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12 October 2011

"If they don't love you, so what!" (Reflections on golden calves)

When the people saw that Moses delayed to come down from the mountain, the people gathered themselves together to Aaron, and said to him, "Up, make us gods, who shall go before us; as for this Moses, the man who brought us up out of the land of Egypt, we do not know what has become of him." And Aaron said to them, "Take off the rings of gold which are in the ears of your wives, your sons, and your daughters, and bring them to me." So all the people took off the rings of gold which were in their ears, and brought them to Aaron. And he received the gold at their hand, and fashioned it with a graving tool, and made a molten calf; and they said, "These are your gods, O Israel, who brought you up out of the land of Egypt!" When Aaron saw this, he built an altar before it; and Aaron made proclamation and said, "Tomorrow shall be a feast to the Lord." And they rose up early on the morrow, and offered burnt offerings and brought peace offerings; and the people sat down to eat and drink, and rose up to play.  (from Exodus 32)

The Adoration of the Golden Calf, by Nicolas Poussin

The last time someone got me to think about the story of the Golden Calf was in Systems Class at the Blanton-Peale Institute. In his textbook classic, "Generation to Generation", Edwin Friedman uses Moses and Aaron to demonstrate healthy leadership and dysfunctional leadership. 

Aaron is guided by reaction -- he re-acts to the actions of the people and loses himself in the process; he caves in to their anxiety and gives them what they crave: a god to hold on to; fearing conflict, he leads, as Friedman says, "as a sentimentalist".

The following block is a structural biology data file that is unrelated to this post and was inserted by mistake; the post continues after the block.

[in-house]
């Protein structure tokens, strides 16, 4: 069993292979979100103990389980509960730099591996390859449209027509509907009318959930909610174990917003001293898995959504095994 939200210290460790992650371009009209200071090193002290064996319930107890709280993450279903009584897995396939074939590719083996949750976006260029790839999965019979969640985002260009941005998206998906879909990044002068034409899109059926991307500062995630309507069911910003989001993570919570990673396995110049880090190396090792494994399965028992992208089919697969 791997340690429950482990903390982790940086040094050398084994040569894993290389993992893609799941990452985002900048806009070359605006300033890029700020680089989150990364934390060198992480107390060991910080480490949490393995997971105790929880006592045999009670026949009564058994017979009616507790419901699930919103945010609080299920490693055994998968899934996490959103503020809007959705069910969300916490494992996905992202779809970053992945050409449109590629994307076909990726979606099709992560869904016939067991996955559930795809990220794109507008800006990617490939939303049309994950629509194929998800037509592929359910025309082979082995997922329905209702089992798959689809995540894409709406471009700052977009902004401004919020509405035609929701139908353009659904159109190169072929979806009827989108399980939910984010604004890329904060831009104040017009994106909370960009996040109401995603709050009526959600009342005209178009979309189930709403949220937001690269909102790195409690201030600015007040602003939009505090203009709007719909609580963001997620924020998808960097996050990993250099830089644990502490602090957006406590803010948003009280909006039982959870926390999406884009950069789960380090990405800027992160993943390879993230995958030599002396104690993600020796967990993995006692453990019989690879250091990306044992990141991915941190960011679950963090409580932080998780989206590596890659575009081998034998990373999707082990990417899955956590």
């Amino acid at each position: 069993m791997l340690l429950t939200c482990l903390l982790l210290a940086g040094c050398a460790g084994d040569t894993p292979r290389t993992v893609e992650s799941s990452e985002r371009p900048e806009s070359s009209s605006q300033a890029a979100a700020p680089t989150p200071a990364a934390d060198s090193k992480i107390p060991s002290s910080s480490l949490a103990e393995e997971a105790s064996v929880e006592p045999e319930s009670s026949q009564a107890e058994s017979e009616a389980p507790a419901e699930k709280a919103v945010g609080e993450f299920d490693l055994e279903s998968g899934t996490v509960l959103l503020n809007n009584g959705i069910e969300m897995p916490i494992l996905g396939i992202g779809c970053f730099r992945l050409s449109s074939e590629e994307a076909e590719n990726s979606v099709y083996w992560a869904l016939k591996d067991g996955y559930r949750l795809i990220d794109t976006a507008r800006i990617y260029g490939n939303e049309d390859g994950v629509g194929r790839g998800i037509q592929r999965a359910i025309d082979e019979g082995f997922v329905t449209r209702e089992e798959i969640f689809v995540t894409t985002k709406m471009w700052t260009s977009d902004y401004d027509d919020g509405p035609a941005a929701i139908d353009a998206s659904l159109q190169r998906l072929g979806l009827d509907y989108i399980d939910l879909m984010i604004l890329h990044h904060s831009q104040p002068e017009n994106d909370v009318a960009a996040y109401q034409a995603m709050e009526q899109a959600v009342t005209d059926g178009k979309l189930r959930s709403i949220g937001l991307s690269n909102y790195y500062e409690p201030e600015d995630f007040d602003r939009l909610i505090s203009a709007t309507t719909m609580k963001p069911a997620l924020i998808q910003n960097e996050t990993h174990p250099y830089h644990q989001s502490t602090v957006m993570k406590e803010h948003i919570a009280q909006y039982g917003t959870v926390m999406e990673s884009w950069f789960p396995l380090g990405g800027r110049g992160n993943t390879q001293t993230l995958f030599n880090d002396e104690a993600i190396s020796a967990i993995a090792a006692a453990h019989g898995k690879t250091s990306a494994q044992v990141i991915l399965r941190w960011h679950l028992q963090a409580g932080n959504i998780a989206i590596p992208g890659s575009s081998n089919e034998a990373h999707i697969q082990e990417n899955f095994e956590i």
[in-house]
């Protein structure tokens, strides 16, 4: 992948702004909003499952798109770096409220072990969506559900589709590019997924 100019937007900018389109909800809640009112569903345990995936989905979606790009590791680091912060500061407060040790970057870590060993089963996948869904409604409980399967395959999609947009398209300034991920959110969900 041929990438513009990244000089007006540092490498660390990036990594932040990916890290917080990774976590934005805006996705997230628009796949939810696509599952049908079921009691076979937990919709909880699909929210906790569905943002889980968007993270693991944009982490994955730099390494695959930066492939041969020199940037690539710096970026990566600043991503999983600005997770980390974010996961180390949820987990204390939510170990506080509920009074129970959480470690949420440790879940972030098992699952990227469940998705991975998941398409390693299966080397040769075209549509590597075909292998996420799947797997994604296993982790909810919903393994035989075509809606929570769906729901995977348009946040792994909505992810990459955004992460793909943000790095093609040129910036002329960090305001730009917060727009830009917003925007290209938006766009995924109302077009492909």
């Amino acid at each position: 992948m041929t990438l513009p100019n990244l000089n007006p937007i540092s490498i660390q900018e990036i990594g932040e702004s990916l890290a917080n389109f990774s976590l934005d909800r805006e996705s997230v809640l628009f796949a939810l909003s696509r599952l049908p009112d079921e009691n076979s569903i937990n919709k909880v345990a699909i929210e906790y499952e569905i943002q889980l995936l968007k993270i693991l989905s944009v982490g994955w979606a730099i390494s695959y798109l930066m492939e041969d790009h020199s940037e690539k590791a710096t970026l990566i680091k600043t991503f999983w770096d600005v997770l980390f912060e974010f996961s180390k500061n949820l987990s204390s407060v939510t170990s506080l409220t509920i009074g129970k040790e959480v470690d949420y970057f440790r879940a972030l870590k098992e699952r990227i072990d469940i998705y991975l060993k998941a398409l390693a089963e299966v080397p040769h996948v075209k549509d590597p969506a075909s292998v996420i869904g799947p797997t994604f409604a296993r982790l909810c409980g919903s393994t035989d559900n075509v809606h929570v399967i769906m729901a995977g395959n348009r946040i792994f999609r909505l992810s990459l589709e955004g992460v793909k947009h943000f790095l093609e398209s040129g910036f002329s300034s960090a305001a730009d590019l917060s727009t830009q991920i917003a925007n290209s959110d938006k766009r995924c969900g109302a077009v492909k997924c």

Moses, on the other hand, is guided by vision -- he observes the actions of the people even as he remains secure in himself; he is not afraid, and he doesn't avoid conflict. Moses is the model of the self-differentiated leadership style Friedman and his various "disciples" attempt to teach leaders of churches and synagogues.

While not everyone connects the story of the Golden Calf with two different leadership styles, the story continues to fascinate, as it manages to confront us with the old question of the ultimate object of our faith. In his Large Catechism, Martin Luther brought it to a simple point:  

That now, I say, upon which you set your heart and put your trust is properly your god. 
"Upon which you set your heart and put your trust" -- what is that for you?  We human beings seem to have an infinite capacity to create idols. Aaron describes the process when he says afterwards, "I cast the gold into the fire and out came this Calf!"  The Calf has no interior space. It glorifies itself. It is "full of itself."  Perhaps the greatest idolatry, the real Golden Calf that must be confronted, is the fixed sense of self that we build up in reaction to the constant threat of pain and separation. Ironically, the self we construct isolates us further. Our golden calf is our "ego": the personality (or sense of self) that we construct can become our fortress, which we must then protect at all costs.  This is from a reflection by David Foster Wallace: